Note that ROS 2/DDS needs to have the same message definitions that were used to create the uXRCE-DDS client module in the PX4 Firmware in order to interpret the messages. The message definitions are stored in the ROS 2 interface package PX4/px4_msgs (opens new window), and they are automatically synchronized by CI on the main and release branches. Note that all the messages from PX4 source code are present in the repository, but only those listed in dds_topics.yaml will be available as ROS 2 topics. Therefore,

      • If you're using a main or release version of PX4 you can get the message definitions by cloning the interface package PX4/px4_msgs (opens new window) into your workspace.

      • If you're creating or modifying uORB messages you must manually update the messages in your workspace from your PX4 source tree. Generally this means that you would update dds_topics.yaml (opens new window), clone the interface package, and then manually synchronize it by copying the new/modified message definitions from PX4-Autopilot/msg (opens new window) to its msg folders. Assuming that PX4-Autopilot is in your home directory ~, while px4_msgs is in ~/px4_ros_com/src/, then the command might be:

        rm ~/px4_ros_com/src/px4_msgs/msg/*.msg
        cp ~/PX4-Autopilot/mgs/*.msg ~/px4_ros_com/src/px4_msgs/msg/


      Technically, dds_topics.yaml (opens new window) completely defines the relationship between PX4 uORB topics and ROS 2 messages. For more information see DDS Topics YAML below.

      # Customizing the Topic Namespace

      Custom topic namespaces can be applied at build time (changing dds_topics.yaml (opens new window)) or at runtime (which is useful for multi vehicle operations):

      • One possibility is to use the -n option when starting the uxrce_dds_client from command line. This technique can be used both in simulation and real vehicles.
      • A custom namespace can be provided for simulations (only) by setting the environment variable PX4_UXRCE_DDS_NS before starting the simulation.


      Changing the namespace at runtime will append the desired namespace as a prefix to all topic fields in dds_topics.yaml (opens new window). Therefore, commands like:

      uxrce_dds_client start -n uav_1


      PX4_UXRCE_DDS_NS=uav_1 make px4_sitl gz_x500

      will generate topics under the namespaces:

      /uav_1/fmu/in/  # for subscribers
      /uav_1/fmu/out/ # for publishers

      # PX4 ROS 2 QoS Settings

      PX4 QoS settings for publishers are incompatible with the default QoS settings for ROS 2 subscribers. So if ROS 2 code needs to subscribe to a uORB topic, it will need to use compatible QoS settings. One example of which is shown in ROS 2 User Guide > ROS 2 Subscriber QoS Settings.

      PX4 uses the following QoS settings for publishers:

      uxrQoS_t qos = {
        .reliability = UXR_RELIABILITY_BEST_EFFORT,
        .history = UXR_HISTORY_KEEP_LAST,
        .depth = 0,

      PX4 uses the following QoS settings for subscribers:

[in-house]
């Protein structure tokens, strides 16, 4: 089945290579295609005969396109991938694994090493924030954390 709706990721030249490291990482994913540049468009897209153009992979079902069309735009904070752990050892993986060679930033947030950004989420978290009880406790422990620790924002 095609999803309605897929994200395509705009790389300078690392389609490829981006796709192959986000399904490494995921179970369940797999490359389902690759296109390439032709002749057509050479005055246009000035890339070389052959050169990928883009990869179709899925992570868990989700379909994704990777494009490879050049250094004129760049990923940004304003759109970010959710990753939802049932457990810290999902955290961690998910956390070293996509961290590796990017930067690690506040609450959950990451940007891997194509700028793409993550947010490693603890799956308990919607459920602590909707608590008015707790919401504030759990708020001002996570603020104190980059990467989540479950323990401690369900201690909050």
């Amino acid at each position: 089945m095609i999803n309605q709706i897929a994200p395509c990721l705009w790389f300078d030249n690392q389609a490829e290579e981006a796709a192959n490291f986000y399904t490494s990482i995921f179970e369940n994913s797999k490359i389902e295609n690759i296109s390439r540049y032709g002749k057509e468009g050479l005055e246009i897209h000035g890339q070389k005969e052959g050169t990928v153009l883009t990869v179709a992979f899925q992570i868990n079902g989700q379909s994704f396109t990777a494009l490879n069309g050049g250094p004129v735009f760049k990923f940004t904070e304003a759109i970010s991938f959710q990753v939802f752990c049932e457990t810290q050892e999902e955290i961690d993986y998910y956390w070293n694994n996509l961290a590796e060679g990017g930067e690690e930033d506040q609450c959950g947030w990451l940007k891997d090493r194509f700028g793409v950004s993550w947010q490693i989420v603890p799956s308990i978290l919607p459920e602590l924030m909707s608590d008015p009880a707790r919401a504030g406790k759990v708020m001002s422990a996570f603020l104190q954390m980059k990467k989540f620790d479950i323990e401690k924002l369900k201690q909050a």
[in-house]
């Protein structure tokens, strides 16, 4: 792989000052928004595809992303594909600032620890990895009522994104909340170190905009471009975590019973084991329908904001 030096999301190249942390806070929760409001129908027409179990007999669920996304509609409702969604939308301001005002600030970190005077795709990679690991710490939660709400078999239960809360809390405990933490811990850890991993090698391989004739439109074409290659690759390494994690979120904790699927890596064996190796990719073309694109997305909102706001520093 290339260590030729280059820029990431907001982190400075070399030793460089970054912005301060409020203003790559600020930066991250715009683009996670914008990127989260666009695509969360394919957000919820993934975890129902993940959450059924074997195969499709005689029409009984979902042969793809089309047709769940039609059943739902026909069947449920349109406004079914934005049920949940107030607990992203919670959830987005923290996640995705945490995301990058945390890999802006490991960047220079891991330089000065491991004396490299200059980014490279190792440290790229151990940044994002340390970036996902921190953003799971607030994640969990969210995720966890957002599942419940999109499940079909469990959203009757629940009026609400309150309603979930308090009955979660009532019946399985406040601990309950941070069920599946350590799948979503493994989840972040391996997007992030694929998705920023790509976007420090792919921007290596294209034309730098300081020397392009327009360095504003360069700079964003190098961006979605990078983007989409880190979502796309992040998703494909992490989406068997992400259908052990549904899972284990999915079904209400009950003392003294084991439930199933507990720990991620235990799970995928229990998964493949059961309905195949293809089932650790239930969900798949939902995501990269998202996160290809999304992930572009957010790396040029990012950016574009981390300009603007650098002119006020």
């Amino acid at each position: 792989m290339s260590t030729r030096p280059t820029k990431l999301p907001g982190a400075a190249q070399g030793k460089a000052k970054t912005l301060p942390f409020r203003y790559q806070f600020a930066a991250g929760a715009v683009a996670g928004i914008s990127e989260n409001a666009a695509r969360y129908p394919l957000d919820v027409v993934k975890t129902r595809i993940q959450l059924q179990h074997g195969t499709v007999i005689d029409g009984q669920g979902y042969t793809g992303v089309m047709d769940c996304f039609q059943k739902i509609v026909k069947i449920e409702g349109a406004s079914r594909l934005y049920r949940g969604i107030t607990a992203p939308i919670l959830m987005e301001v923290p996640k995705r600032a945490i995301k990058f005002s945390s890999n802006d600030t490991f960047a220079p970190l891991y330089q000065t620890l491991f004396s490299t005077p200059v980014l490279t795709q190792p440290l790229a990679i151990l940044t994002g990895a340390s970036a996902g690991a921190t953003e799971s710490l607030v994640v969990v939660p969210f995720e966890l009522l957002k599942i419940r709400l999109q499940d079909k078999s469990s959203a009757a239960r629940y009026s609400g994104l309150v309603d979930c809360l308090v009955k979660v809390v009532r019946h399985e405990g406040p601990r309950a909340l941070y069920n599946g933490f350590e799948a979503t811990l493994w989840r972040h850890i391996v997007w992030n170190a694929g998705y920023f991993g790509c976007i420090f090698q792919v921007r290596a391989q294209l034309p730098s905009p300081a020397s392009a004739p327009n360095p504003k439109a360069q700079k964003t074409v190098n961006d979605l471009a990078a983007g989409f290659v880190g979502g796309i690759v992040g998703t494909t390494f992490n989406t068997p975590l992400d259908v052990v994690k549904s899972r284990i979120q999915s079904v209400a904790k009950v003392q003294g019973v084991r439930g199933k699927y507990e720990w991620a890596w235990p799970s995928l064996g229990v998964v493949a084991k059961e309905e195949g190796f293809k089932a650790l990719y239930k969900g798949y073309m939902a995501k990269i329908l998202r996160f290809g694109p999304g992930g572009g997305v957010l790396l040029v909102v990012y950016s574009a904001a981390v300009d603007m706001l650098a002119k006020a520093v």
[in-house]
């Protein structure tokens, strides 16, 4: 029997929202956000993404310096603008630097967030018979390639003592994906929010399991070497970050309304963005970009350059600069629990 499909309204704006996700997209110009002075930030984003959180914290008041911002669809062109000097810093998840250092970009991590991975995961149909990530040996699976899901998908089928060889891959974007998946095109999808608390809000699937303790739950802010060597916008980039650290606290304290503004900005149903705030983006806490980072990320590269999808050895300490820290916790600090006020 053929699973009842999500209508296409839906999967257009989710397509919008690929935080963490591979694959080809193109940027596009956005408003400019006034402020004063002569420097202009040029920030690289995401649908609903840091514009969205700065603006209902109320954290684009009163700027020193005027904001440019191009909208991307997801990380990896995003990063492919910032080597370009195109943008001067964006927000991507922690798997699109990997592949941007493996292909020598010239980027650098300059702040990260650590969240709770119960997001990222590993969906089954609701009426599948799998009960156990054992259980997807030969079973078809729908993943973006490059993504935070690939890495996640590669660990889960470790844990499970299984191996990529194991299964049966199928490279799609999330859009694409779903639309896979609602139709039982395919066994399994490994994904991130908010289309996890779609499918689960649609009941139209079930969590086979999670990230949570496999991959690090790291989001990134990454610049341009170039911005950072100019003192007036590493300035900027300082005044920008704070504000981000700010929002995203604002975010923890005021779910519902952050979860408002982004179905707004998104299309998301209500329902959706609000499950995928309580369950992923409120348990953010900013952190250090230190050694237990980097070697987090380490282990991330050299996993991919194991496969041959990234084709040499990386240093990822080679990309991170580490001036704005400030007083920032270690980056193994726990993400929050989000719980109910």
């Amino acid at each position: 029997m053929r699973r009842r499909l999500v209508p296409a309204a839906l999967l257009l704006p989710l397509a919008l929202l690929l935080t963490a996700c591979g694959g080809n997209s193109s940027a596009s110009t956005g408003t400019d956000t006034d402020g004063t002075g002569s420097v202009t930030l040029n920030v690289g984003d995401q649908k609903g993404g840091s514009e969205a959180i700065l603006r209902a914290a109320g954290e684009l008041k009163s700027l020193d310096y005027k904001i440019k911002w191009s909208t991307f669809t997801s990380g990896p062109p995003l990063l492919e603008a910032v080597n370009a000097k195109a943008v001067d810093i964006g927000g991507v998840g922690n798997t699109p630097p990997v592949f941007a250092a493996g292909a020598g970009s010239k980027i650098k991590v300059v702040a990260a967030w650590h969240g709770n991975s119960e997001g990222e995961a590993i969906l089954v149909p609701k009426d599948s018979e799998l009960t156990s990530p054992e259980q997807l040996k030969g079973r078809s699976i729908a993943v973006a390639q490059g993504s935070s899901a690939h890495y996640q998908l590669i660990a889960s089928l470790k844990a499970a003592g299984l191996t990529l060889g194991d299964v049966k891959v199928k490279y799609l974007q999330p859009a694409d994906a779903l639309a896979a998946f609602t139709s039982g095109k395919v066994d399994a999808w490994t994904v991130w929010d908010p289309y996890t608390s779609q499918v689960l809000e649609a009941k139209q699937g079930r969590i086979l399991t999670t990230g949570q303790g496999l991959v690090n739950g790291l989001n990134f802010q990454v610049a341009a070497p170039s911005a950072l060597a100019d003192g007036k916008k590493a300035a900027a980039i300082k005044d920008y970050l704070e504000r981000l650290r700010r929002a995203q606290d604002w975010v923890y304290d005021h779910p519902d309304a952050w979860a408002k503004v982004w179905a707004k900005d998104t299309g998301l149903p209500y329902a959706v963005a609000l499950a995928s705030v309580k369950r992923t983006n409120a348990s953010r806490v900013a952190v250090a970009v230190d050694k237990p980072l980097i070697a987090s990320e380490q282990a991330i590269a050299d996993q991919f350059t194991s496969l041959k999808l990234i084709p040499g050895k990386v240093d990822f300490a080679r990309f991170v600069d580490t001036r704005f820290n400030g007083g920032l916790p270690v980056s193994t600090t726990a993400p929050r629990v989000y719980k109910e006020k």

uxrQoS_t qos = {
        .durability = UXR_DURABILITY_VOLATILE,
        .reliability = UXR_RELIABILITY_BEST_EFFORT,
        .history = UXR_HISTORY_KEEP_LAST,
        .depth = queue_depth,

      ROS 2 uses the following QoS settings (by default) for publishers and subscriptions: "keep last" for history with a queue size of 10, "reliable" for reliability, "volatile" for durability, and "system default" for liveliness. Deadline, lifespan, and lease durations are also all set to "default".

      # DDS Topics YAML

      The PX4 yaml file dds_topics.yaml (opens new window) defines the set of PX4 uORB topics that are built into firmware and published. More precisely, it completely defines the relationship/pairing between PX4 uORB and ROS 2 messages.

      The file is structured as follows:

        - topic: /fmu/out/collision_constraints
          type: px4_msgs::msg::CollisionConstraints
        - topic: /fmu/out/vehicle_odometry
          type: px4_msgs::msg::VehicleOdometry
        - topic: /fmu/out/vehicle_status
          type: px4_msgs::msg::VehicleStatus
        - topic: /fmu/out/vehicle_trajectory_waypoint_desired
          type: px4_msgs::msg::VehicleTrajectoryWaypoint
        - topic: /fmu/in/offboard_control_mode
          type: px4_msgs::msg::OffboardControlMode
        - topic: /fmu/in/vehicle_trajectory_waypoint
          type: px4_msgs::msg::VehicleTrajectoryWaypoint

      Each (topic,type) pairs defines:

      1. A new subscription or publication depending on the list to which it is added.
      2. The topic base name, which must coincide with the desired uORB topic name that you want to publish/subscribe. It is identified by the last token in topic: that starts with / and does not contains any / in it. vehicle_odometry, vehicle_status and offboard_control_mode are examples of base names.
      3. The topic namespace (opens new window). By default it is set to:
        • /fmu/out/ for topics that are published by PX4.
        • /fmu/in/ for topics that are subscribed by PX4.
      4. The message type (VehicleOdometry, VehicleStatus, OffboardControlMode, etc.) and the ROS 2 package (px4_msgs) that is expected to provide the message definition.

      You can arbitrarily change the configuration. For example, you could use different default namespaces or use a custom package to store the message definitions.

      # Fast-RTPS to uXRCE-DDS Migration Guidelines

      These guidelines explain how to migrate from using PX4 v1.13 Fast-RTPS middleware to PX4 v1.14 uXRCE-DDS middleware. These are useful if you have ROS 2 applications written for PX4 v1.13 (opens new window), or you have used Fast-RTPS to interface your applications to PX4 directly (opens new window).